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Charlotte rapped on water use

Charlotte could save millions of dollars and billions of gallons a year by making more efficient use of its water, says a report to be released today.

The report by American Rivers, an advocacy group, says the city could save up to a third of the water it pumps each day by adjusting water rates, stopping leaks and installing water-efficient fixtures.

Charlotte-Mecklenburg Utilities questioned that finding, saying it's already taken most of the steps the report recommends. Since 2002, conservation efforts have reduced average monthly household water use by 26 percent, not counting the effect of drought restrictions.

American Rivers calls water savings a “hidden reservoir” for the Southeast that can cancel the need to build new reservoirs. Reservoirs are controversial because they disrupt the natural flow of water and ecosystems.

“We're not just talking about conservation, but about investing in water efficiency that would pay dividends for decades,” said Jenny Hoffner, American Rivers' water-efficiency director.

North Carolina's reservoir-building heyday ended in the 1970s. But by late last year, in the midst of a second severe drought in a decade, a half-dozen N.C. communities were planning new impoundments.

Charlotte-Mecklenburg Utilities draws from two lakes on the Catawba River. It plans no new reservoirs, but in 2004 won authorization to double its pumping rate from Mountain Island Lake.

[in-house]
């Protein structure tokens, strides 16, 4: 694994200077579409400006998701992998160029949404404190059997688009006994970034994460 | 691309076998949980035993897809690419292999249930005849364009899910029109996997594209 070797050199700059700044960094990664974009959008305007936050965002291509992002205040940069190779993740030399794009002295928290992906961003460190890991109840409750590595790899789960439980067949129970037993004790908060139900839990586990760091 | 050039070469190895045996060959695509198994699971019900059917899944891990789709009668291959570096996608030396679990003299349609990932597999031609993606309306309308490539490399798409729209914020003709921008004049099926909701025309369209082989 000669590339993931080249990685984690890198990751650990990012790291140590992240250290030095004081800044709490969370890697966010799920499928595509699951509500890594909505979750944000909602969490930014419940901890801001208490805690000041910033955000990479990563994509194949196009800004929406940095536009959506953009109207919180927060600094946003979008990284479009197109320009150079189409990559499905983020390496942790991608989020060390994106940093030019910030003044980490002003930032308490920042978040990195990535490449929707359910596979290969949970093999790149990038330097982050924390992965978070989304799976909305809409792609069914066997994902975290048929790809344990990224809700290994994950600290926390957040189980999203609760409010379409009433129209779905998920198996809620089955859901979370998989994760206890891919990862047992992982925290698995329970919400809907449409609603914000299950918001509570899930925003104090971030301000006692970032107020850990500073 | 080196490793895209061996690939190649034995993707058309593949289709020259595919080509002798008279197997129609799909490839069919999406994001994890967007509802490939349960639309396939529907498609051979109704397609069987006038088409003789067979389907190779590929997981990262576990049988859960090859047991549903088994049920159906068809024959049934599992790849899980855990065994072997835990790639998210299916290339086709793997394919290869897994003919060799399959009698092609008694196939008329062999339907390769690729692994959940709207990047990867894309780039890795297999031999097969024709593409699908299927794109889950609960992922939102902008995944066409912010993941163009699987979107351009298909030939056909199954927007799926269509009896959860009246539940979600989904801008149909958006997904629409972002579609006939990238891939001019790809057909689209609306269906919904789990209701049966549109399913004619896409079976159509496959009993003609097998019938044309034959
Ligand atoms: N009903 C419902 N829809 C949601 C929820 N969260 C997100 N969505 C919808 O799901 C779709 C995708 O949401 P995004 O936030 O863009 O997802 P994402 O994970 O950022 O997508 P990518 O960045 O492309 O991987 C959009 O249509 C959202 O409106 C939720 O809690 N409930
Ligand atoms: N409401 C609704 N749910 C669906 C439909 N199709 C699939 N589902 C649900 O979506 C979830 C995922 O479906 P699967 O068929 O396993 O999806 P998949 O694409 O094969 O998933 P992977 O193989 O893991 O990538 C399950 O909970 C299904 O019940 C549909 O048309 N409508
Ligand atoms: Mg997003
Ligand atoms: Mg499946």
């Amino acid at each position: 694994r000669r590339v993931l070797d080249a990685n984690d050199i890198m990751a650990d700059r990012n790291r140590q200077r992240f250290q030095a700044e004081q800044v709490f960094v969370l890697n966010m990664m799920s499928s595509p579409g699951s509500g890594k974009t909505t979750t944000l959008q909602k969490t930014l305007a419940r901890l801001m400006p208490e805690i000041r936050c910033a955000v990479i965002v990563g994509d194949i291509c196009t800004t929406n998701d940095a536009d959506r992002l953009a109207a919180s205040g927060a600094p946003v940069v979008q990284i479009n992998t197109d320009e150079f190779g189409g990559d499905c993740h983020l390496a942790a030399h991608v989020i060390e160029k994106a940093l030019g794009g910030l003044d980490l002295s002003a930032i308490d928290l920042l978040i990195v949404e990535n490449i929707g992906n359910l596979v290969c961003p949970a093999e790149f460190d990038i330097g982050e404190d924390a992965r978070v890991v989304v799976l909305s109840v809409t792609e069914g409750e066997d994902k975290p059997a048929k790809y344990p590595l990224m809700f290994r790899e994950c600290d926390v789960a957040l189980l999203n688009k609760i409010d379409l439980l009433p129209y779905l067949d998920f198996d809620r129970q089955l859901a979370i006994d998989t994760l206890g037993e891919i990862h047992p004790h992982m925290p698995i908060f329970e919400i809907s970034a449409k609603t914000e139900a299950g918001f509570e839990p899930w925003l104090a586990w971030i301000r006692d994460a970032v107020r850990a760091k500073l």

American Rivers said the city could make its biggest gains by:

Charging more to big water users. Charlotte-Mecklenburg has charged “conservation” prices, in which residential water rates rise in tiers according to how much water is used, since the 1990s.

Commercial customers, however, pay a flat rate. Utility conservation manager Maeneen Klein said that's common practice among municipal systems to stay competitive in economic development.

Offering incentives to replace water-wasting fixtures and appliances. Charlotte-Mecklenburg offers free conservation kits to customers who return do-it-yourself water audits (www.charmeck.org/Departments/Utilities/WaterSmart/home.htm or 704-399-2221).

Klein said other incentives have been studied but the city doesn't want to impose new costs on customers during the economic downturn.

Stopping leaks. The utility earlier this year studied the rising amount of “unbilled” water – about 15 percent – that escapes its system without somebody paying for it. The investigation found that about 10 percent is due to leakage, a percentage deputy director Barry Gullet said is within industry standards.

Charlotte-Mecklenburg began experimenting with “reclaimed water,” or treated sewage used to irrigate golf courses and parks, in 1998, and may expand that effort.

The American Rivers report echoes, in part, two N.C. water experts who are guiding an overhaul of the state's water policies. In a memo published in July, Bill Holman of Duke University and Richard Whisnant of UNC Chapel Hill said wasting water jeopardizes the state's ability to cope with future droughts.

The two criticized North Carolina's lack of clear goals for reducing water demand or making better use of it, and called current water pricing, which sometimes gives discounts to large users, a major barrier to efficiency.

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